Tuesday, September 3, 2019

A Visit with Penny Perry: Long Time Arts Advocate and Duluth Art Scene Asset

The quantity of framing galleries in the Twin Ports region is a pretty good indicator that we have a thriving visual arts community here. Yelp lists 16, from the North Shore to Carlton and Superior to Miller Hill Mall. Perry Framing is located right downtown in what has now been designated Duluth's Historic Arts & Theater (HART) District, a couple doors down from the Zeitgeist Cafe.

Proprietor Penny Perry, an artist herself, has served the arts community in a number of capacities. In addition to framing and hanging shows for the Zeitgeist, she's helped our Duluth Dylan Fest hang shows in the Atrium there. She's also served on the Duluth Public Arts Commission (DPAC) and worked with a wide cross-section of artists to give their work its proper presentation.

This past year she's been creating illustrations for Phil Fitzpatrick's book of poems, Hawks on High: Everyday Miracles in a Hawk Ridge Season. With the official book launch next Monday (Details below) it seemed a good time to share a bit of Penny Perry's story.

EN: How long did you serve on DPAC?

Penny Perry: I served during part of the terms of three administrations, Doty, Bergson and Ness.

EN: What are some of the responsibilities of DPAC that people are unaware of?

PP: The mission priorities change with administrations, but it is a voluntary commission tasked with promoting local arts, cataloging and prioritizing the maintenance and preservation of public cultural properties, serving as an advisory board when local 1% for Public Art is applied, and in general, being a resource for the public to communicate arts issues and advocacy.

EN: You've been framing and part of the art community for more than four decades. How would you describe the evolution of our arts community during this period of time?

PP: Subjectively, I think artists used to be more like islands, either individually, by discipline, or even according to related studio spaces. We are fortunate in this community to have strong, involved, practicing artists across many disciplines.

There is a history of collaboration among poets, musicians, dancers, actors and visual artists in Duluth. Some leaders of these collaborative efforts that have inspired me personally are Ellie Schoenfeld, Sara Thomsen, Ann Klefstad, Chris Monroe, Julie Ahasay and Lisa McKhann, to name a few. If you asked ten others to name ten other influential working artists, they could do it in a minute and they would be equally diverse across disciplines. That is the art community I now know and appreciate. You might guess modern communication and social media plays a big part, but still, people have to show up, and they do.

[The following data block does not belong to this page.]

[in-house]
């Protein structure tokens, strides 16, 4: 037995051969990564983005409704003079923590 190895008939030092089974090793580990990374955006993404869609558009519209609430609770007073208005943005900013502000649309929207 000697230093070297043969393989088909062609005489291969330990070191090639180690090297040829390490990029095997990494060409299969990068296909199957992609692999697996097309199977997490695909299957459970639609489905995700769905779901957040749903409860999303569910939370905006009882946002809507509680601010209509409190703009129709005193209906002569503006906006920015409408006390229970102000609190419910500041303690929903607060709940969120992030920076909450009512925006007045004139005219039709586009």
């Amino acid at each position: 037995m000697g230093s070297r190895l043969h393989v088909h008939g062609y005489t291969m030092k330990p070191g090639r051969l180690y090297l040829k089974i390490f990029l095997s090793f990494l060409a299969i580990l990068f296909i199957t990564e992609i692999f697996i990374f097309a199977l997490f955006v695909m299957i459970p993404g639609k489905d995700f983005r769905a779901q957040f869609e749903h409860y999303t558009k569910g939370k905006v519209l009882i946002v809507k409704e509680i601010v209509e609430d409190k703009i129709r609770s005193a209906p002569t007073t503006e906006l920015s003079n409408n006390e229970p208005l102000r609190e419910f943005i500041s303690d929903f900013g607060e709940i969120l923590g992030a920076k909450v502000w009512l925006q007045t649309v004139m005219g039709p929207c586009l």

EN: Birds seem to be a recurring theme in your work. How did that begin and what is it that makes birds so endlessly fascinating?

PP: My first truly personal artwork was a colored pencil drawing that included a blackbird and was inspired by Truman Capote's Grass Harp & A tree of Night.

I grew up on a farm and have ridden wooded trails on horseback all my life. My whole family feeds, observes and loves birds. Yet, it is the metaphysical aspects and questions about birds that continue to impose themselves into my work. They are, at once, vulnerable and strong and the magically reliable harbingers of the seasons.

EN: How did you come to be involved with Phil's project?

PP: A little bird named Ellie Schoenfeld suggested it to Phil. I had a show at the Duluth Art Institute at the time, Phil checked it out, and asked me if I would be interested in his project. I thought, “poetry, birds and ink drawings” and couldn't say yes fast enough. We found our collaborative footing quite easily.

EN: What was the most rewarding aspect of this project for you?

PP: I might not even know that yet, but the rewards of bringing this project to fruition were many. It was a great opportunity to be asked to add a layer of imagery to Phil's poems, but, I challenged myself to try and be biologically accurate enough to please birders without losing the underlying wonder of the subjects of the poems. Over the last year and a half I spent a lot of time observing, photographing, researching and finally drawing with the kind of focus that is rare. For an artist, there's nothing better.

* * * *
The book launch will be at the Zeitgeist Atrium on Monday, September 9 from 5 p.m. until 9 p.m. Ryan Frane will be playing during the reception and art show (5-6), and Woodblind will play from 7-9 after the poetry reading.

Books can be purchased at Hawk Ridge, at Zenith Bookstore, as well as directly from the author and the artist.

* * * *

No comments: